Needle Exchanges, Black Lung Benefits And Child Care Deserts


On this West Virginia Morning, a health department in the southern part of the state has stopped its needle exchange program due to strict requirements under a new state law. Eric Douglas has more.

Former miners and their advocates are praising a bill introduced Thursday in Congress. As June Leffler reports, the bill would set a higher, fixed tax on coal companies, putting that money directly towards benefits for miners with Black Lung.

Also, parents in Appalachia can wait months, even years, to get their kids a space in a childcare center. That’s because more than 60 percent of people in West Virginia live in a child care desert, according to the Center for American Progress. A child care desert means there are more people who need childcare than there are spots available. Inside Appalachia producer Roxy Todd spoke with parents across the state about the difficulty of finding child care close to home.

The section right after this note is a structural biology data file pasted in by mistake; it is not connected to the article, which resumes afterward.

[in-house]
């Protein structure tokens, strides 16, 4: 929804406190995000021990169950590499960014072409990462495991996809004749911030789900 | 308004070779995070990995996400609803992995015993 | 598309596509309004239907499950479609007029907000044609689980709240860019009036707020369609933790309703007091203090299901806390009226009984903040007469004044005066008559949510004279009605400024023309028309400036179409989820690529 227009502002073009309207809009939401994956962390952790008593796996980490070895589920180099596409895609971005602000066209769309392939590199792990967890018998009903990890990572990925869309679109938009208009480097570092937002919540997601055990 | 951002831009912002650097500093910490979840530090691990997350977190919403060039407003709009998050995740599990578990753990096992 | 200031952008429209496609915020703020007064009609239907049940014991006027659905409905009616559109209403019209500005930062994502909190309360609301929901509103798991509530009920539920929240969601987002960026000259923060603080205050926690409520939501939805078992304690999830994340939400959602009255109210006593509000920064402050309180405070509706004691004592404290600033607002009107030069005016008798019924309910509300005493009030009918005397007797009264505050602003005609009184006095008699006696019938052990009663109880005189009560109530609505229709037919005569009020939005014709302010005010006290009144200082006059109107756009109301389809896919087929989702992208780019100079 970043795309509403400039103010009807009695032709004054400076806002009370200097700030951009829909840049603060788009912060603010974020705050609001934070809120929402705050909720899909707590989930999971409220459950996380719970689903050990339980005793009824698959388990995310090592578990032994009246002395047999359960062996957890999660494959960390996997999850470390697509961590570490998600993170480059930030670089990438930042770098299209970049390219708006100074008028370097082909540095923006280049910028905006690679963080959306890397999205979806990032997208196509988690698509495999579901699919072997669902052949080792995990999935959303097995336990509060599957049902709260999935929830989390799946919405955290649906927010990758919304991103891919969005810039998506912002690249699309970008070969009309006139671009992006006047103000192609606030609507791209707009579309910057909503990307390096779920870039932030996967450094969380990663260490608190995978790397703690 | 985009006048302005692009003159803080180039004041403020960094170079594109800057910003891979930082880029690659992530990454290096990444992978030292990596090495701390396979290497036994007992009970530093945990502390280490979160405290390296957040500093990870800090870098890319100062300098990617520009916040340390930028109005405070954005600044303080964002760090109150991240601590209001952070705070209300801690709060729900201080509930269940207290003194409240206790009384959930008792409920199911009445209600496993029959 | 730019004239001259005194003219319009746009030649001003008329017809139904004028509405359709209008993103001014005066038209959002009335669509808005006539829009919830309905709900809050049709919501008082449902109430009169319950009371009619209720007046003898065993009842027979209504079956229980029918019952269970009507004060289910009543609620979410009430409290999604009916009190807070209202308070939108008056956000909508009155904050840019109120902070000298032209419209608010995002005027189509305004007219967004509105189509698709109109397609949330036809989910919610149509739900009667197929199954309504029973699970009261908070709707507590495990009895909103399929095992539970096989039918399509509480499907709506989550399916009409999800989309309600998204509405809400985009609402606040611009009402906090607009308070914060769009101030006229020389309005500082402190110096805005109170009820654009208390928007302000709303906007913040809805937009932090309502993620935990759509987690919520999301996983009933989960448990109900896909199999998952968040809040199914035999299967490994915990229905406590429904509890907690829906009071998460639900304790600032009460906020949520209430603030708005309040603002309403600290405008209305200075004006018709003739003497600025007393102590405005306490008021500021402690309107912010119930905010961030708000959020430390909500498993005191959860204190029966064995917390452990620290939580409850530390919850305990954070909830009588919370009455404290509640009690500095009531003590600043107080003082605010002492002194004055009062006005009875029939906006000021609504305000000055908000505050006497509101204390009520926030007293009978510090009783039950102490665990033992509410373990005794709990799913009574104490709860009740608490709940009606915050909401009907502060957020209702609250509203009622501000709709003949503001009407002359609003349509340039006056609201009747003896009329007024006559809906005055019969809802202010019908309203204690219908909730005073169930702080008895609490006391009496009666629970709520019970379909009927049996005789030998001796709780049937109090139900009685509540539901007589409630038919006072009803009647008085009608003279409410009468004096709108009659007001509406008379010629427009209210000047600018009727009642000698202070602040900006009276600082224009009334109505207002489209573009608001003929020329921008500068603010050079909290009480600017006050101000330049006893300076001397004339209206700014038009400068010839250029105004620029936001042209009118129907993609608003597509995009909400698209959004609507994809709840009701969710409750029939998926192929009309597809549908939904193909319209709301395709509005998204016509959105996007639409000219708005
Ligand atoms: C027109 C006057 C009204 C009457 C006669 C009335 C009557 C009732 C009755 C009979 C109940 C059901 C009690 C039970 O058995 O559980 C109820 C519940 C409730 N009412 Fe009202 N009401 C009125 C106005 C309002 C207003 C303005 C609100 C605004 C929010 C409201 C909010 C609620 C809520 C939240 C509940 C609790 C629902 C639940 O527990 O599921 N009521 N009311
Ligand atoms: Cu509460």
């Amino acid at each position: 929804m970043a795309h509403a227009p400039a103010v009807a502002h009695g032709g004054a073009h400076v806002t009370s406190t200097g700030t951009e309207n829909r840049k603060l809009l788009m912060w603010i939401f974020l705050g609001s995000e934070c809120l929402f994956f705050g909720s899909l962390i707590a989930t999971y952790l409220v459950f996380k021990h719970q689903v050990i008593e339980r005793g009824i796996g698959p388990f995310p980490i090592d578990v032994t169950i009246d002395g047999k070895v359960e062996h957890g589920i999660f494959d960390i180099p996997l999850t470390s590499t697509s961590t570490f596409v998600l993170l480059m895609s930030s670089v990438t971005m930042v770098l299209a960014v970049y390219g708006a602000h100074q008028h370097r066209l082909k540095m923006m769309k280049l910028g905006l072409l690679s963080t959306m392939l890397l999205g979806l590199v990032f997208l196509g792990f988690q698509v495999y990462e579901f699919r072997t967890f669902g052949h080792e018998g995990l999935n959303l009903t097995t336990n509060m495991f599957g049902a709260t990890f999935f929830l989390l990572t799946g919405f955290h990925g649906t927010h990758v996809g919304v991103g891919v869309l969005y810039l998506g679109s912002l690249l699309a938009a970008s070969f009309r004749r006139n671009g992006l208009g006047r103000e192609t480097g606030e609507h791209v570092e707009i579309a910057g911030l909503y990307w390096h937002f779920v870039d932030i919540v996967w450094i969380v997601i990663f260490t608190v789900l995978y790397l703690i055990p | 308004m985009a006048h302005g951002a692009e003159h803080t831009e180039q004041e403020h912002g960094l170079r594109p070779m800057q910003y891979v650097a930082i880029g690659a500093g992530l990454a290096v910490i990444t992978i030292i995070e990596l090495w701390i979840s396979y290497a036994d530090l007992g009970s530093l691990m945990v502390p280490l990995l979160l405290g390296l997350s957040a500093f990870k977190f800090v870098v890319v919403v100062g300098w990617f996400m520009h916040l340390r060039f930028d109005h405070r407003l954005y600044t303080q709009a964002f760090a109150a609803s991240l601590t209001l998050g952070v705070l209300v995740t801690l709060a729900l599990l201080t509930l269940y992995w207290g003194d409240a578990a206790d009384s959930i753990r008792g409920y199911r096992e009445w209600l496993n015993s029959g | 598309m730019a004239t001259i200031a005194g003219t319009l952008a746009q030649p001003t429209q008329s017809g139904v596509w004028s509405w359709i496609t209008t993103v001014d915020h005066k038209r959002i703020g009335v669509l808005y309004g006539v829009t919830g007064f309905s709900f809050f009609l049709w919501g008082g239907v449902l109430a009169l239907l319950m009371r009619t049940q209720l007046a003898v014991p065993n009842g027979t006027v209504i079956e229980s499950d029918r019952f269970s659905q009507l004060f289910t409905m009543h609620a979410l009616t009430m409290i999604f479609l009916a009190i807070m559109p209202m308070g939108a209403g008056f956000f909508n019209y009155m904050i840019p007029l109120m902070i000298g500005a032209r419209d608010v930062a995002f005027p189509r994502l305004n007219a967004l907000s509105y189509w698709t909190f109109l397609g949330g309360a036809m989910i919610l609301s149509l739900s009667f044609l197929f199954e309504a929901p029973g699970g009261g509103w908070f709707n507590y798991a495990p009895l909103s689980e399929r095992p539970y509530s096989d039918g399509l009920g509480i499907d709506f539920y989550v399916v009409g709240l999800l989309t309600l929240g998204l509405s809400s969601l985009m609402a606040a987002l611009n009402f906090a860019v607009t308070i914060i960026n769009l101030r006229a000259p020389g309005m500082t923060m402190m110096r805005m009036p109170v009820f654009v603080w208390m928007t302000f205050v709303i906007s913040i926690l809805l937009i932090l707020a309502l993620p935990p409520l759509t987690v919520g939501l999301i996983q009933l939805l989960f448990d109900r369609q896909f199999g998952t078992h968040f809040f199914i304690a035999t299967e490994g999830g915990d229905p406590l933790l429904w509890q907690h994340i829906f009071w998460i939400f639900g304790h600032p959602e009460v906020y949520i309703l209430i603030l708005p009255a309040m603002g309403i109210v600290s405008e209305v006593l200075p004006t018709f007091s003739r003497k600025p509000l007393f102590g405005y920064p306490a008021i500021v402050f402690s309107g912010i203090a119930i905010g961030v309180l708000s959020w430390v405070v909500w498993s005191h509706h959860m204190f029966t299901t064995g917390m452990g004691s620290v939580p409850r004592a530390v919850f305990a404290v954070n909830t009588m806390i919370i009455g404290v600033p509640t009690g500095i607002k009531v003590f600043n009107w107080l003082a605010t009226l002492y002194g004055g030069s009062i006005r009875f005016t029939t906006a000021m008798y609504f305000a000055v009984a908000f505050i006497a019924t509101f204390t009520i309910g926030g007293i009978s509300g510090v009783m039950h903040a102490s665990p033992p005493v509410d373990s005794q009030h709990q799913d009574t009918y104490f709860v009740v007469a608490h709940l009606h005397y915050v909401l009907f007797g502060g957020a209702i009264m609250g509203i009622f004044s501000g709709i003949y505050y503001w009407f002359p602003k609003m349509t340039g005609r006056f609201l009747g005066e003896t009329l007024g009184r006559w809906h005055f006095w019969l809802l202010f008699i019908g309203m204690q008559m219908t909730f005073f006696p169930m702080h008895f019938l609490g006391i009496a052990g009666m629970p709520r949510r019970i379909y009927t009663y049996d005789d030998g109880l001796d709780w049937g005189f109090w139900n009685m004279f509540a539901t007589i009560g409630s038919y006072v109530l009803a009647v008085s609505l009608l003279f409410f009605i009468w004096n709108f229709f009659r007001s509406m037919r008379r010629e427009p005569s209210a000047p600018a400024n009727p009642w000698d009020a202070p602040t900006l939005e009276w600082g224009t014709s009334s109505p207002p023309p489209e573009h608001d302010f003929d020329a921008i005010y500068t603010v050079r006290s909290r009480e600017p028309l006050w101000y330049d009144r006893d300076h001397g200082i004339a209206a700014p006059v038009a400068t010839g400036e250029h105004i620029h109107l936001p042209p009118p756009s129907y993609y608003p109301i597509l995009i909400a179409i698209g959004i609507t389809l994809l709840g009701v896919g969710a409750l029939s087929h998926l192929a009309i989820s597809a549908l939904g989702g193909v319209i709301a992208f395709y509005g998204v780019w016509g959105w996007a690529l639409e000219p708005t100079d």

Our Mountain Stage Song of the Week comes from Amy Helm and her band, who performed “Cotton And The Cane” from their recent album What The Flood Leaves Behind.

West Virginia Morning is a production of West Virginia Public Broadcasting which is solely responsible for its content.

Support for our news bureaus comes from West Virginia University, Concord University, and Shepherd University.

Appalachia Health News is a project of West Virginia Public Broadcasting with support from Charleston Area Medical Center and Marshall Health.

West Virginia Morning is produced with help from Curtis Tate, David Adkins, Dave Mistich, Eric Douglas, Jessica Lilly, June Leffler, Liz McCormick, Roxy Todd and Shepherd Snyder.

Andrea Billups is our news director. Eric Douglas was our producer this week.

Bob Powell hosted today’s show.